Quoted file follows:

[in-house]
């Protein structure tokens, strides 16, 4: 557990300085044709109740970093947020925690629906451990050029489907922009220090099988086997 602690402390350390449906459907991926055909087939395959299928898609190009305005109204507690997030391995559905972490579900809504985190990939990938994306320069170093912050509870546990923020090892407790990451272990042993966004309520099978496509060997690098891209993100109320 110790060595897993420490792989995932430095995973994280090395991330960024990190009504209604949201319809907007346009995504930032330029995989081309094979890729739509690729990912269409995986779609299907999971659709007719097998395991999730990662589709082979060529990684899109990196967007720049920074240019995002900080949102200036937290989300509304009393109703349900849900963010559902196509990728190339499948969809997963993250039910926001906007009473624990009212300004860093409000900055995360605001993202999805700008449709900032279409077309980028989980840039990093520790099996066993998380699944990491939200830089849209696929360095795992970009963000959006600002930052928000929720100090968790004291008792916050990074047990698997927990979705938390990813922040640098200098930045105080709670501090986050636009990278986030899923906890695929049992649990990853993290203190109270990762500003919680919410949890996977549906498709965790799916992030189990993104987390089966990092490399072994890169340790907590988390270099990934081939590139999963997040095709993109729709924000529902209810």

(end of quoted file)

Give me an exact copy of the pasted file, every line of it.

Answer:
[in-house]
């Protein structure tokens, strides 16, 4: 557990300085044709109740970093947020925690629906451990050029489907922009220090099988086997 602690402390350390449906459907991926055909087939395959299928898609190009305005109204507690997030391995559905972490579900809504985190990939990938994306320069170093912050509870546990923020090892407790990451272990042993966004309520099978496509060997690098891209993100109320 110790060595897993420490792989995932430095995973994280090395991330960024990190009504209604949201319809907007346009995504930032330029995989081309094979890729739509690729990912269409995986779609299907999971659709007719097998395991999730990662589709082979060529990684899109990196967007720049920074240019995002900080949102200036937290989300509304009393109703349900849900963010559902196509990728190339499948969809997963993250039910926001906007009473624990009212300004860093409000900055995360605001993202999805700008449709900032279409077309980028989980840039990093520790099996066993998380699944990491939200830089849209696929360095795992970009963000959006600002930052928000929720100090968790004291008792916050990074047990698997927990979705938390990813922040640098200098930045105080709670501090986050636009990278986030899923906890695929049992649990990853993290203190109270990762500003919680919410949890996977549906498709965790799916992030189990993104987390089966990092490399072994890169340790907590988390270099990934081939590139999963997040095709993109729709924000529902209810």